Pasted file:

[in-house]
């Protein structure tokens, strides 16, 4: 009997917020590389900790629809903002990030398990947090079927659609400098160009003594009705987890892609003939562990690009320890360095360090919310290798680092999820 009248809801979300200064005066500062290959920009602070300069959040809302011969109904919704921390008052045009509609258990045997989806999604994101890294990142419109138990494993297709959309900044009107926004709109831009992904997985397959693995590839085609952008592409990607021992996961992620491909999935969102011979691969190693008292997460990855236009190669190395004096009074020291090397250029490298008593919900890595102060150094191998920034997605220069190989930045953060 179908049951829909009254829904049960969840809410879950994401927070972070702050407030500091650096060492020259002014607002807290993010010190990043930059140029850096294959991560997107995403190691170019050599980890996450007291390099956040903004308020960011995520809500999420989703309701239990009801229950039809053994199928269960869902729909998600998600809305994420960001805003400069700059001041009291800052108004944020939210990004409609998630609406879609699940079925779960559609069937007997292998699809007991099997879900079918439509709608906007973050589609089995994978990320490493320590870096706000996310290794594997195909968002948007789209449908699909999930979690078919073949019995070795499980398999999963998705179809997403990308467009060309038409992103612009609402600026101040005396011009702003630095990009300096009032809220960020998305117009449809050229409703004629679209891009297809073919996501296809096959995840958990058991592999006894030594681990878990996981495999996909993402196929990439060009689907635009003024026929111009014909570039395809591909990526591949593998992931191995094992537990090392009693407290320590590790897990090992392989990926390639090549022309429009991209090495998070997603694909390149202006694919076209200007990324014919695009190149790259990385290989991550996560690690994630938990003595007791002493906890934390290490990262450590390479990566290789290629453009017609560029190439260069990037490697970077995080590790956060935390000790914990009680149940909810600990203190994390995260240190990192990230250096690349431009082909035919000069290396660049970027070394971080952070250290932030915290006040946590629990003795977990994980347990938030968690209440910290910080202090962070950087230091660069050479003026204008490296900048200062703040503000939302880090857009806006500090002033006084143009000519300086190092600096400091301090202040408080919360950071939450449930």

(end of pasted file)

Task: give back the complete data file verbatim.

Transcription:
[in-house]
């Protein structure tokens, strides 16, 4: 009997917020590389900790629809903002990030398990947090079927659609400098160009003594009705987890892609003939562990690009320890360095360090919310290798680092999820 009248809801979300200064005066500062290959920009602070300069959040809302011969109904919704921390008052045009509609258990045997989806999604994101890294990142419109138990494993297709959309900044009107926004709109831009992904997985397959693995590839085609952008592409990607021992996961992620491909999935969102011979691969190693008292997460990855236009190669190395004096009074020291090397250029490298008593919900890595102060150094191998920034997605220069190989930045953060 179908049951829909009254829904049960969840809410879950994401927070972070702050407030500091650096060492020259002014607002807290993010010190990043930059140029850096294959991560997107995403190691170019050599980890996450007291390099956040903004308020960011995520809500999420989703309701239990009801229950039809053994199928269960869902729909998600998600809305994420960001805003400069700059001041009291800052108004944020939210990004409609998630609406879609699940079925779960559609069937007997292998699809007991099997879900079918439509709608906007973050589609089995994978990320490493320590870096706000996310290794594997195909968002948007789209449908699909999930979690078919073949019995070795499980398999999963998705179809997403990308467009060309038409992103612009609402600026101040005396011009702003630095990009300096009032809220960020998305117009449809050229409703004629679209891009297809073919996501296809096959995840958990058991592999006894030594681990878990996981495999996909993402196929990439060009689907635009003024026929111009014909570039395809591909990526591949593998992931191995094992537990090392009693407290320590590790897990090992392989990926390639090549022309429009991209090495998070997603694909390149202006694919076209200007990324014919695009190149790259990385290989991550996560690690994630938990003595007791002493906890934390290490990262450590390479990566290789290629453009017609560029190439260069990037490697970077995080590790956060935390000790914990009680149940909810600990203190994390995260240190990192990230250096690349431009082909035919000069290396660049970027070394971080952070250290932030915290006040946590629990003795977990994980347990938030968690209440910290910080202090962070950087230091660069050479003026204008490296900048200062703040503000939302880090857009806006500090002033006084143009000519300086190092600096400091301090202040408080919360950071939450449930």